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April 26, 2011 7:00 AM CDT

When You Price Work, Do You Estimate or Guesstimate?

Contractor tip of the month

By

We all can agree that it’s tough out there right now. If you do get a job, you better have an accurate bid or risk losing your pants. Oh, we can all wish for the good old days, when estimating was easy and work was abundant. You know what I am talking about: when you could put a material and labor summary together, fatten it up in case you missed something, add in equipment and overhead, throw 20 percent on top of it because you were too busy to do the job anyhow, post the bid and still get the job. Guess what? Those days are gone forever. We cannot survive going forward with a guesstimate. In today’s business climate, you’ve got to estimate, not guesstimate. Here’s how you do it.

Know Your Exact Cost

If you expect to win a job, you must know what your actual costs are for labor, field overhead, equipment and office overhead without guessing. Then, add exactly what profit you expect to earn on the job. And, let’s not forget accountability. When the job is finished, the estimator should be held accountable for the profit being really close to what he put on it bid day.

Never Trust Anyone’s Estimate But Your Own

I had a contractor come to me once for advice on pricing his work as he was struggling to make money on his projects. I asked him how he currently was doing his estimates. He replied, “It’s easy, I have such a good relationship with the GCs that they give me the number and I do the work for that price.” (If you were the GC, wouldn’t you love that relationship too?) The first lesson he got was to never trust anyone’s number but his own, if he wanted to stay in business.

Utilize Technology

If you aren’t using some of the latest estimating/job management computer systems, you already are way behind those who use technology to build their estimates. Before we post any large bid, the estimator shows us a complete 3D rendering of what the job looks like. We compare it to what we see on the prints. As a group, we look at the finished appearance, determine unit prices based on the complexity of the project compared to similar projects we have built in the past, and make sure he isn’t adding too much in or taking too much out, so our odds of getting the job improve. On bid day, up to five of us may be scanning documents and prints to ensure we have an estimate and not a guesstimate. If something was missed, one of us most likely finds it in the final hours before the bid goes in.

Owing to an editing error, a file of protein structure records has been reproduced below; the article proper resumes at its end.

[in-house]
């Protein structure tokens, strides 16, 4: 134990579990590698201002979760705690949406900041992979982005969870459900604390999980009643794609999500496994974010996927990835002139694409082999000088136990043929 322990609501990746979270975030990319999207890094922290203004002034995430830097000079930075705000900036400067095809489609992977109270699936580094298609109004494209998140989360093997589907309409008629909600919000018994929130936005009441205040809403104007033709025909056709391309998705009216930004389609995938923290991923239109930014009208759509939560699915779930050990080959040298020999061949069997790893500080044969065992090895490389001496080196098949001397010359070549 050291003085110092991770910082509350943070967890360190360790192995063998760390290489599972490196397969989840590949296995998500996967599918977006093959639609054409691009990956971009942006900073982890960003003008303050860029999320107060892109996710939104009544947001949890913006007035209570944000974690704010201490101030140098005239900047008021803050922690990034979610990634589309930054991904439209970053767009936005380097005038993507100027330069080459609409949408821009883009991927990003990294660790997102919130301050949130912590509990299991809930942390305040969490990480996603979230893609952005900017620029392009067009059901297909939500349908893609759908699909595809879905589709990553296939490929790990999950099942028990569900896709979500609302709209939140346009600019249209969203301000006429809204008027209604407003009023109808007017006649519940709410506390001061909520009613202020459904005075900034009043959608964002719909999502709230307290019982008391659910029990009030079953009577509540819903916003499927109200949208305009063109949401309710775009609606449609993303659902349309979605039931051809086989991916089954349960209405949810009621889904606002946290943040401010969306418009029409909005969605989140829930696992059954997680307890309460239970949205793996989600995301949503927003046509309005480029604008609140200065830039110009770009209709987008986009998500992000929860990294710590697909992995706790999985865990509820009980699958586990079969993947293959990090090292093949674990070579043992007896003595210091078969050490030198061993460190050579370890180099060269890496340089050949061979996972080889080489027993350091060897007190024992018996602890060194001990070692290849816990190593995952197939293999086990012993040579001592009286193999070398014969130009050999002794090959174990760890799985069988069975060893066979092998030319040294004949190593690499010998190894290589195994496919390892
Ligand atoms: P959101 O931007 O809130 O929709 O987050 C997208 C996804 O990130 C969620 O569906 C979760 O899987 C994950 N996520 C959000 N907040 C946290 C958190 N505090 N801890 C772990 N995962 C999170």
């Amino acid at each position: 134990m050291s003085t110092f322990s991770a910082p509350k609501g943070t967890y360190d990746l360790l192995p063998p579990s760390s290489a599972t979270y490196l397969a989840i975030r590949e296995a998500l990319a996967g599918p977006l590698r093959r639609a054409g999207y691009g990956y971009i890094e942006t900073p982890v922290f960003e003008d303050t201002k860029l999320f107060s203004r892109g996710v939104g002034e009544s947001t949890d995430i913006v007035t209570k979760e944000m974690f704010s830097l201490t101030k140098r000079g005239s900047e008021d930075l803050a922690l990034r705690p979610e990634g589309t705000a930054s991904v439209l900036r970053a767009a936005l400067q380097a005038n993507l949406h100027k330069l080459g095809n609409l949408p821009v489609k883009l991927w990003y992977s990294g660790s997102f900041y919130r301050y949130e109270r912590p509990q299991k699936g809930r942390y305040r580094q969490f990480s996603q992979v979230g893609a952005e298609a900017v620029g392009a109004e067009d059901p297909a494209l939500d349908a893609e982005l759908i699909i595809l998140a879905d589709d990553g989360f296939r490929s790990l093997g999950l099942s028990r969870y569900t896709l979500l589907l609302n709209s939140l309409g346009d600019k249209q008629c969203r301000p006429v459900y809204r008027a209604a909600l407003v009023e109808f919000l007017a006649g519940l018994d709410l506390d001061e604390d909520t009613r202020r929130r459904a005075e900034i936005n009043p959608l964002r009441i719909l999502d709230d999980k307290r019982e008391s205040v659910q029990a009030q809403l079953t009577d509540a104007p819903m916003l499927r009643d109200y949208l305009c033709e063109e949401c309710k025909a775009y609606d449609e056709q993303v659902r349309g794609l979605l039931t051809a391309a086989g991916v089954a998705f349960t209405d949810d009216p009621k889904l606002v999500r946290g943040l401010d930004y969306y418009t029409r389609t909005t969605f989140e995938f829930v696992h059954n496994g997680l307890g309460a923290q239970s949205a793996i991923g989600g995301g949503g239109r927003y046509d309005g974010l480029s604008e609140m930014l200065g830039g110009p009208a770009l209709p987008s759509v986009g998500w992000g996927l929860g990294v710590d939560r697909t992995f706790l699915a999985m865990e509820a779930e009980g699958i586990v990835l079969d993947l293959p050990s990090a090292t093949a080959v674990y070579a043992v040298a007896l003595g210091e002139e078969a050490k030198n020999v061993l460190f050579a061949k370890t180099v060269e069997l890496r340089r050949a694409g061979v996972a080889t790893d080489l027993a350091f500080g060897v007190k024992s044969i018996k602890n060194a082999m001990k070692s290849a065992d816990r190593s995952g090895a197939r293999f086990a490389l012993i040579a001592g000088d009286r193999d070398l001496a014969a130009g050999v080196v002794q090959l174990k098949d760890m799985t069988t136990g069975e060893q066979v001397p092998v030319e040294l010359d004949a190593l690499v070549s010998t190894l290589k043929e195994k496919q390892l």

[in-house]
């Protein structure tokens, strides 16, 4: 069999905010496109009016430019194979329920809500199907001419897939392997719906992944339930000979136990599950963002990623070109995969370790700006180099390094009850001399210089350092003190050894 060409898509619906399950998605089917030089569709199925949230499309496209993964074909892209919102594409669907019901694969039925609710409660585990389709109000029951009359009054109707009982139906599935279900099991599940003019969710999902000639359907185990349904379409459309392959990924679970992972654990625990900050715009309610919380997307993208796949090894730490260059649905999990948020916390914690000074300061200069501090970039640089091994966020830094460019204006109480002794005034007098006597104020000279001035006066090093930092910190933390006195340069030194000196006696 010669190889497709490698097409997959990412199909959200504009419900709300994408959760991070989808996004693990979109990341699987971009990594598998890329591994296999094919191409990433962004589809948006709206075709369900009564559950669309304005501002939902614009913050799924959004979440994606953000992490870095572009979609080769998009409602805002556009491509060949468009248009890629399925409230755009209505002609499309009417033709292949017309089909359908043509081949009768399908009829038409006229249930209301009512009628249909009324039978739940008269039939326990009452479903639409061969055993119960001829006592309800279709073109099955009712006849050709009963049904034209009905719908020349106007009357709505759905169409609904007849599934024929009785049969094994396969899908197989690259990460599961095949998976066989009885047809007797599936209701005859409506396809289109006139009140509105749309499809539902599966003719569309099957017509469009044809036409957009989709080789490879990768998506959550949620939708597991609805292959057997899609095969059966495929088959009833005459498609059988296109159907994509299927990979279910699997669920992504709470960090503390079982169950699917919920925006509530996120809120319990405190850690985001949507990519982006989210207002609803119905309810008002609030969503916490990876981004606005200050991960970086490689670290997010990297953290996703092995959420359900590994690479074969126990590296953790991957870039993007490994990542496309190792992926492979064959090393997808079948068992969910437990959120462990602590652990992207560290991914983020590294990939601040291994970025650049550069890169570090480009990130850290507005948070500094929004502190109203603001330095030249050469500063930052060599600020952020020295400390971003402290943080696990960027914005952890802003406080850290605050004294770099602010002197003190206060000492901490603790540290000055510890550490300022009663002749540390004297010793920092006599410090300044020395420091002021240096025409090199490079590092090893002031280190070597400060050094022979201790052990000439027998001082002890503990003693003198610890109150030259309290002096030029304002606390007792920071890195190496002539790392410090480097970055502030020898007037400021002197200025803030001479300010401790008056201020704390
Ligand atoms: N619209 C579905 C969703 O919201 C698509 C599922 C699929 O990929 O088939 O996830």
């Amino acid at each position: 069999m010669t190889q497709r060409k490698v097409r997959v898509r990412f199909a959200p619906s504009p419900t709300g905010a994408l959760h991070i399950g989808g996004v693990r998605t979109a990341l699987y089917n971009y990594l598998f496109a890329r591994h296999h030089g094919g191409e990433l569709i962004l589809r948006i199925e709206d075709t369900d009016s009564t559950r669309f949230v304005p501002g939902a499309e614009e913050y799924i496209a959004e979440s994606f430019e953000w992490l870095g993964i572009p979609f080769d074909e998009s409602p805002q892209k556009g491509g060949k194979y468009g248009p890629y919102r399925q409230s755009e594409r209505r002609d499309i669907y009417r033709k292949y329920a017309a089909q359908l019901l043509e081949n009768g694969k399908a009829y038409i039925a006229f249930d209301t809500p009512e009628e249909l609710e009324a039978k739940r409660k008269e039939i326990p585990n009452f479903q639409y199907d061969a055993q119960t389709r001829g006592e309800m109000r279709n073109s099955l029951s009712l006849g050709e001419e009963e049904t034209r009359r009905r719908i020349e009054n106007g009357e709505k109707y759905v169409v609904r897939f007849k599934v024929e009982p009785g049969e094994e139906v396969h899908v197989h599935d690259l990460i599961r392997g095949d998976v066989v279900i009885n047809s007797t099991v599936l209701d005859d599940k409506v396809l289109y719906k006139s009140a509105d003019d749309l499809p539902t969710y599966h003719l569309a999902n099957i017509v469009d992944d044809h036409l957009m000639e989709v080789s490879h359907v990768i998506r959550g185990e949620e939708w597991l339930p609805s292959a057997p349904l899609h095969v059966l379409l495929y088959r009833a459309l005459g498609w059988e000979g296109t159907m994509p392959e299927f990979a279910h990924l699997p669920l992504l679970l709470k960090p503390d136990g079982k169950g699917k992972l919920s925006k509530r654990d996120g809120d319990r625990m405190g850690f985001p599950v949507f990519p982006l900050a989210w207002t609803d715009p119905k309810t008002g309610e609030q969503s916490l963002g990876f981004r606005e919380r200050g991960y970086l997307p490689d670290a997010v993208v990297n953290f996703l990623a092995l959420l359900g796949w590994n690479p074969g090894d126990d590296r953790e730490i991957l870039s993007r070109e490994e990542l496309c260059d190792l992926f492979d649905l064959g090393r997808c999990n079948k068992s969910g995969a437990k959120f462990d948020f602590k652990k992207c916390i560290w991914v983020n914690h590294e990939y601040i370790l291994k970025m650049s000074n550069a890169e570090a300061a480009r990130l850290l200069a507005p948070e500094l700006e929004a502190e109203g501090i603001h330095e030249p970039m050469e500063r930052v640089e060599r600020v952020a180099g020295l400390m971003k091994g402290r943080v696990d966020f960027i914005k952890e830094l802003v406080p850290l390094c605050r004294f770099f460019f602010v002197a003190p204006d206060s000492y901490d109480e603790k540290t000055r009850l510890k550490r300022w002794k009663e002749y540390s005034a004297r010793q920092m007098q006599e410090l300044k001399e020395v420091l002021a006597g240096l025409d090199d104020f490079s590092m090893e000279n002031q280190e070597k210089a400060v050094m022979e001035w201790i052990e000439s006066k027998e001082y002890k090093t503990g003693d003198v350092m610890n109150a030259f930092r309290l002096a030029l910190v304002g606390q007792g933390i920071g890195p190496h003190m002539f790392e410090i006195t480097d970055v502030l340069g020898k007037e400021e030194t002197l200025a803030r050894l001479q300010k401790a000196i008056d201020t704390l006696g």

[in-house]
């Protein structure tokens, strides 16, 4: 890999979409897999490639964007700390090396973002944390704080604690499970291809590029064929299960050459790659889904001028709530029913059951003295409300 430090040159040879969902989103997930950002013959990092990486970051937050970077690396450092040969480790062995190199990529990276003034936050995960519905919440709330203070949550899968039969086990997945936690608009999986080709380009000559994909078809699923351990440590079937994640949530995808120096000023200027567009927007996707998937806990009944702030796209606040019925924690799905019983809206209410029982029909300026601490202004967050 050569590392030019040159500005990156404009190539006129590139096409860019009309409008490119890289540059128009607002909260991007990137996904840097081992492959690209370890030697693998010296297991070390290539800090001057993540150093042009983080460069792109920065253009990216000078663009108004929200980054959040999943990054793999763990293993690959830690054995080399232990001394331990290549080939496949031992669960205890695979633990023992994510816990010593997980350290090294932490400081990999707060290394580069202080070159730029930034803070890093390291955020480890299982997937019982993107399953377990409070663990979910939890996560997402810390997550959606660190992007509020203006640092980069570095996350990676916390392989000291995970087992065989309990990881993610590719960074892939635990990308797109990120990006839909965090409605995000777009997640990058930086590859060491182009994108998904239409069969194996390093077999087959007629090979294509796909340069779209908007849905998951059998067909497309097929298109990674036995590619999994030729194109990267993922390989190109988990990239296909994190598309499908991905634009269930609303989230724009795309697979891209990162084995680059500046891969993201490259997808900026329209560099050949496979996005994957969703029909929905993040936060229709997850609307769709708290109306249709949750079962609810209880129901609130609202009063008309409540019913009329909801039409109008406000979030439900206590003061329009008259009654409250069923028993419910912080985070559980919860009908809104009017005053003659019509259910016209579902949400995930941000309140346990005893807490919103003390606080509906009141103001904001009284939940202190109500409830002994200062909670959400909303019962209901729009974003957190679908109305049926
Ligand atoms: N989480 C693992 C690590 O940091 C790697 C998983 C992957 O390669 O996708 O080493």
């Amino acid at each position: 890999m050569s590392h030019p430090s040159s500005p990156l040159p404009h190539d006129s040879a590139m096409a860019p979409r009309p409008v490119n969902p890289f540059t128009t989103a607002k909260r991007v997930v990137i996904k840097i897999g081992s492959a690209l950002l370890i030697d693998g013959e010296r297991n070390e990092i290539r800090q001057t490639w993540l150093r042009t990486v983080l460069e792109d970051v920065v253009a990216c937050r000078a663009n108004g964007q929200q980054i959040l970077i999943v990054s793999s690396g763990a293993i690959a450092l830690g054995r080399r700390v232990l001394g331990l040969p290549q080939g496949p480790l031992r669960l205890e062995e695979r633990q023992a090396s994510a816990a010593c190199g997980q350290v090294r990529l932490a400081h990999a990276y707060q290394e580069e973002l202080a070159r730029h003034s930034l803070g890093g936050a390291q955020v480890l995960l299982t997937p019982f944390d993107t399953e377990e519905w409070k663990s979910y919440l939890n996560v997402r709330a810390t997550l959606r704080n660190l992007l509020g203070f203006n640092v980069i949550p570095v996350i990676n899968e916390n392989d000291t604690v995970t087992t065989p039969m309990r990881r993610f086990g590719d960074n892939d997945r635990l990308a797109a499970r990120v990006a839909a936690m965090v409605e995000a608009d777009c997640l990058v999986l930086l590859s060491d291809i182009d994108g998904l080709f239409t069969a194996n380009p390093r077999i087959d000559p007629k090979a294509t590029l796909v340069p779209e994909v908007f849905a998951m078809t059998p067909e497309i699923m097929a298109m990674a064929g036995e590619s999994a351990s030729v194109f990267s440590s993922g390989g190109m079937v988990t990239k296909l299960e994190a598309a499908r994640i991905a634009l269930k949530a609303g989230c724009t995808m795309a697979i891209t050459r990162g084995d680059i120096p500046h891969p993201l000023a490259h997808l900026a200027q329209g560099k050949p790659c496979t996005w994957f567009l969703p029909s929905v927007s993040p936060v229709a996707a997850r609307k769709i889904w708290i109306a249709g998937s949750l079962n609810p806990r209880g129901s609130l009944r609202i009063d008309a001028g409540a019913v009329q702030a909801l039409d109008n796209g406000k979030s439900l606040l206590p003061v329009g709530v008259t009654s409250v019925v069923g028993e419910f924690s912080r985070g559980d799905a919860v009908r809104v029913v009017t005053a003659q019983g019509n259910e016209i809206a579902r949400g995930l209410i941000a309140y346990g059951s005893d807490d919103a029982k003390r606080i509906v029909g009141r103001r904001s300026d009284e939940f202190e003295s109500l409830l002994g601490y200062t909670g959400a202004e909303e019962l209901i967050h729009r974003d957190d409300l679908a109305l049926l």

Future Bidding

I believe that engineering and estimating technology has become so advanced that, in a few years, owners and GCs will be sending us the take offs with all the unit/pieces already broken out. All we will do is fill in the price per unit of work that needs installed, and that will determine our bid. If that holds true, the only survivors will be those who know exactly what it costs to install every single unit in their scope of work. So, you’d better start intensely measuring jobsite production down to each unit installed.

By truly estimating, rather than guesstimating, you can know when to say “no.” We all know there are times you take a job for less than you would like (or as I call it, bone one) to keep your people busy. When you bone a job, make sure you only cut to the bone, and no deeper. The bone is your actual costs that go into that project. Then, when your customer asks you to do it for less, you can say “no thanks” with confidence as you know your costs.


About the Author

Damian Lang is a mason contractor in southeast Ohio and inventor of many labor saving masonry systems and products. Lang has served as the Marketing Committee Chairman for the Mason Contractors Association of America. He is also author of the book Rewarding and Challenging Employees for Profits in Masonry. To network with Damian on contractor tips or tips you have and would like published, contact him at dlang@langmasonry.com or 740-749-3512.

 

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